What Obama Understands About Jews
In his latest attack upon the Jewish people, Barack Obama this week told Conservative rabbis that he “probably knows more about Judaism than any other president.”
“Absurd,” cried right wing commentators, noting that John Adams and James Madison knew Hebrew and that other recent presidents, like Jimmy Carter, were better versed than Obama in the Bible. Fair enough: Obama likely doesn’t know as much as Adams, Madison or Carter about Judaism (although reading the Hebrew Bible without the rabbinic commentary doesn’t exactly introduce one to Judaism). But Obama does know more about American Jewishness. This is a man, after all, who has read Philip Roth, Saul Bellow, Leon Uris and David Grossman (an Israeli writer popular among American Jews) and was influenced by Saul Alinsky and Abraham Joshua Heschel. Adams and Madison didn’t spend the nine years prior to their presidential election attending Passover Seders, nor did they bring the ritual to the White House.
So what exactly is it about American Jewishness that Obama understands better than his predecessors? First, he understands the search for identity under conditions of assimilation; in reading writers like Bellow and Roth, he saw echoes of his own search. (Although given how much harder it is in America to jettison blackness than Jewishness, Obama’s search was more constrained. I’ve long thought of Obama as a kind of African American Baal Teshuvah, with Jeremiah Wright providing the religious and ethnic “authenticity” that newly religious Jews find through institutions like Chabad, but that’s a different post).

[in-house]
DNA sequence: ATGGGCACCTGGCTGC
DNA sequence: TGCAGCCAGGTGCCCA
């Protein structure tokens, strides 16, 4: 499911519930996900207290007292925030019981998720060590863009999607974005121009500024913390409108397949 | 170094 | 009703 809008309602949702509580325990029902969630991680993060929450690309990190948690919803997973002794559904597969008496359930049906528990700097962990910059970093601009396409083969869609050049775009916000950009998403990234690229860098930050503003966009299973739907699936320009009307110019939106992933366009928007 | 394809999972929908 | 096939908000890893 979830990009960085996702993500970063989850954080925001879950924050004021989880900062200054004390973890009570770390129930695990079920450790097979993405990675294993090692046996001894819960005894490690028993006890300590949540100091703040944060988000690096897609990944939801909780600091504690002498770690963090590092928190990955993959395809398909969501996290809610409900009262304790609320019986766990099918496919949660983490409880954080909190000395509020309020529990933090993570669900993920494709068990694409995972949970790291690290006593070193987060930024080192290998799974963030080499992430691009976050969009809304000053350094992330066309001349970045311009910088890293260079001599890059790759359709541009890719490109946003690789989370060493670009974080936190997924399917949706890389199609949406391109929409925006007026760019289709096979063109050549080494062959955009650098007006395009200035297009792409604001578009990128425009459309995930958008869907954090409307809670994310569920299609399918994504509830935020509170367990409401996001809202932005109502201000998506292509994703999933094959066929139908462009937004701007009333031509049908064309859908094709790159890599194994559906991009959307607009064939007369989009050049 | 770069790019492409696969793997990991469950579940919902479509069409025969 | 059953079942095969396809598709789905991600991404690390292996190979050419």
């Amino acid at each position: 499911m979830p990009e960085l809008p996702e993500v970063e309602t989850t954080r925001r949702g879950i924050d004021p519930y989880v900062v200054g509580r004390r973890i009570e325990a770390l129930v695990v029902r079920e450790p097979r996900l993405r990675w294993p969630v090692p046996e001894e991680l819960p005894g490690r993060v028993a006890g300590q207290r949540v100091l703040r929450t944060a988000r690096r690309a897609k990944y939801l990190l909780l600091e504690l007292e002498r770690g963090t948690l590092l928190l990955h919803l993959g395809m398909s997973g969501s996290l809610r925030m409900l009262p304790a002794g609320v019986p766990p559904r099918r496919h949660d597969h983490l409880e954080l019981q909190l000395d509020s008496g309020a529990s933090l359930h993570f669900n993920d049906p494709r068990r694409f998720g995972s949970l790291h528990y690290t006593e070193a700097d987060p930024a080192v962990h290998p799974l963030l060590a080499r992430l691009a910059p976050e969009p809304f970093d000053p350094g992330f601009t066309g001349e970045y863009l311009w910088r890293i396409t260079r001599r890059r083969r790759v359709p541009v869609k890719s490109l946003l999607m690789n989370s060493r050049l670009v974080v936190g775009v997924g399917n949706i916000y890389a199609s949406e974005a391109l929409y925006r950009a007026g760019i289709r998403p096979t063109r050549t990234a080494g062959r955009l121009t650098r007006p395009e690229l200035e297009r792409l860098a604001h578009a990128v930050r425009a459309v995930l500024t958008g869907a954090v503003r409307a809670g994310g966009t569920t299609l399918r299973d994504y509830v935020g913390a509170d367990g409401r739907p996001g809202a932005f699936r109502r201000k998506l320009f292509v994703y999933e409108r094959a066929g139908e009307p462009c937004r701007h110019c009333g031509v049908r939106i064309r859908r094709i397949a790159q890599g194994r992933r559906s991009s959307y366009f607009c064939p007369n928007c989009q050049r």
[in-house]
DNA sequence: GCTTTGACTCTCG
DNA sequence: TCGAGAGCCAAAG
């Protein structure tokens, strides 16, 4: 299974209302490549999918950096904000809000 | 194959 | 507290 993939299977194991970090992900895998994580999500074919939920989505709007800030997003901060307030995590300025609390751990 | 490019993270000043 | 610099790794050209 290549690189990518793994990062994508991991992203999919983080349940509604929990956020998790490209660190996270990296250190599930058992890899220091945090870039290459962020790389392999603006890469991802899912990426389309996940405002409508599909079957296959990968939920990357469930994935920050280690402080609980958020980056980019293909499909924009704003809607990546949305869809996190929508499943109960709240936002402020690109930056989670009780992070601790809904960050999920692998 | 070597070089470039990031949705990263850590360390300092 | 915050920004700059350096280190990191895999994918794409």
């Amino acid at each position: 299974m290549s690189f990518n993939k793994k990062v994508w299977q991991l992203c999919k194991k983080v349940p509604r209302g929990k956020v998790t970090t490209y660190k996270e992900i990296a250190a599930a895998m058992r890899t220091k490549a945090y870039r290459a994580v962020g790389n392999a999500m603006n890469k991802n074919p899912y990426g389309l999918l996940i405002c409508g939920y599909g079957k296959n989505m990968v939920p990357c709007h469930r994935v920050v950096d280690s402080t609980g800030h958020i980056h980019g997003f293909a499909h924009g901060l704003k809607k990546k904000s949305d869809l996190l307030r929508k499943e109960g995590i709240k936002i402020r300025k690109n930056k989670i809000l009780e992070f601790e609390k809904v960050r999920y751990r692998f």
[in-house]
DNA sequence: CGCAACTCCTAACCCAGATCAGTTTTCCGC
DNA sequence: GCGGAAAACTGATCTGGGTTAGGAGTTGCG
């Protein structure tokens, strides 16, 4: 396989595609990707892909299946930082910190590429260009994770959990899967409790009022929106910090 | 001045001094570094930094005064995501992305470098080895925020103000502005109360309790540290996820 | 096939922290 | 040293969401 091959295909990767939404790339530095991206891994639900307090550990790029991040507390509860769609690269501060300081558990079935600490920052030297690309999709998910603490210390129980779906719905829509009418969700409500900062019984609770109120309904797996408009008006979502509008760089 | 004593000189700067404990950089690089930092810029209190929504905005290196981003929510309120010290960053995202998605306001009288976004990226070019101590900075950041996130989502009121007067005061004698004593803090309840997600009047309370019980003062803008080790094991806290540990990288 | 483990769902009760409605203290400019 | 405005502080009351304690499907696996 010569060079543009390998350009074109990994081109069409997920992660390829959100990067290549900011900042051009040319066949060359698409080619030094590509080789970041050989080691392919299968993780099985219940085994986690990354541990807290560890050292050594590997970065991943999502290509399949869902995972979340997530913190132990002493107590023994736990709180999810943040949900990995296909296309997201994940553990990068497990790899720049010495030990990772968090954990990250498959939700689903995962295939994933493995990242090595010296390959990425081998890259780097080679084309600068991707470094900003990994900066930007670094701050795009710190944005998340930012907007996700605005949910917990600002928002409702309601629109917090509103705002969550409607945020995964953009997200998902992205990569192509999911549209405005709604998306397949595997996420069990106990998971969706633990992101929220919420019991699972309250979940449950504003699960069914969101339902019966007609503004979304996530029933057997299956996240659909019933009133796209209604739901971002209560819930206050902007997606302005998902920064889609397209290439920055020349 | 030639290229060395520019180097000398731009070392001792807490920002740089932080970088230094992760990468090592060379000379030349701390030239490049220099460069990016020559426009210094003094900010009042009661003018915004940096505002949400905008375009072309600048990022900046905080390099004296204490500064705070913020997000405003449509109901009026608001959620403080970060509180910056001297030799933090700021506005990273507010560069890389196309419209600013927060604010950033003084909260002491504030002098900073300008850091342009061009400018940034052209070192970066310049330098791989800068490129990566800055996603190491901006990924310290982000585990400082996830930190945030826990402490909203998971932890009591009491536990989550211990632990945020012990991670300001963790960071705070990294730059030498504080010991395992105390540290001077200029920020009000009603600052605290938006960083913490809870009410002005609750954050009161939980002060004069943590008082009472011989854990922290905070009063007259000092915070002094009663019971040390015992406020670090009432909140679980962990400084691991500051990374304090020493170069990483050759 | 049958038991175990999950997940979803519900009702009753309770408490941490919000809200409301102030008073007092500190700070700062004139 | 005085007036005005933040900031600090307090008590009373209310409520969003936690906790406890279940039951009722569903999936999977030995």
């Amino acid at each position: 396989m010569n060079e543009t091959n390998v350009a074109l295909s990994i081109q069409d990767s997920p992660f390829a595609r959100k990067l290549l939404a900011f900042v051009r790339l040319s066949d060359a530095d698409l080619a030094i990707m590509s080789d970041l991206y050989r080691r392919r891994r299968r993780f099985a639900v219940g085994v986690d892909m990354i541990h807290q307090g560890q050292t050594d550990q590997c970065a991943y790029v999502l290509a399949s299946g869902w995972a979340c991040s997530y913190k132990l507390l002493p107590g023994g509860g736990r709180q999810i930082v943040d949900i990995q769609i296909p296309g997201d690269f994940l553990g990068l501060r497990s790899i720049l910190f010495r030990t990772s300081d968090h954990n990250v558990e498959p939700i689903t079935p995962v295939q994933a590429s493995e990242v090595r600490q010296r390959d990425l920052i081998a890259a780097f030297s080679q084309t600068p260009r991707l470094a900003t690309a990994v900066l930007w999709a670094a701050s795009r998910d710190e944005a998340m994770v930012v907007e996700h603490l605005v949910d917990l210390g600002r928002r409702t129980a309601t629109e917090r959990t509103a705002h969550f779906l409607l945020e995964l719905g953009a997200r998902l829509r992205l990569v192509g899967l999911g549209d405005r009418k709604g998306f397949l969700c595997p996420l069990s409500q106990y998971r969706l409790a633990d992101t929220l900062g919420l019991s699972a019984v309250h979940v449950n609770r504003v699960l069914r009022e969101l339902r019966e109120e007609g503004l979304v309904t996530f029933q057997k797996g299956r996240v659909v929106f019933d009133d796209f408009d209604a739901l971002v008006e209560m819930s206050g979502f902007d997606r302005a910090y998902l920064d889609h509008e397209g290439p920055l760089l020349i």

Second, Obama understands far better than any previous president the way in which American Jews have adapted their prophetic tradition and deployed it in the struggles against economic exploitation, racial discrimination and war. Obama, who spent the 1980s yearning to recreate the 1960s, was fascinated by Jews because he knew how crucial they were to reviving the American left. He came to Chicago seeking a civil rights movement and found that Chicago had just experienced its version of one via the election of Harold Washington, the city’s first black mayor. When Obama launched his political career, it was the Washington coalition—a coalition in significant measure of blacks and Jews—that he made his own.
What Obama understands, via Heschel and Alinsky and his many progressive Jewish friends, is Tikkun Olam, a form of Jewish identity that, like it or not, is more pervasive in the United States than either observant Judaism or active Zionism. If it weren’t, Obama would never have won 78 percent of the Jewish vote. Which means that for the American Jewish right, Obama’s real offense isn’t that he doesn’t understand American Jews. It’s that he understands them all too well.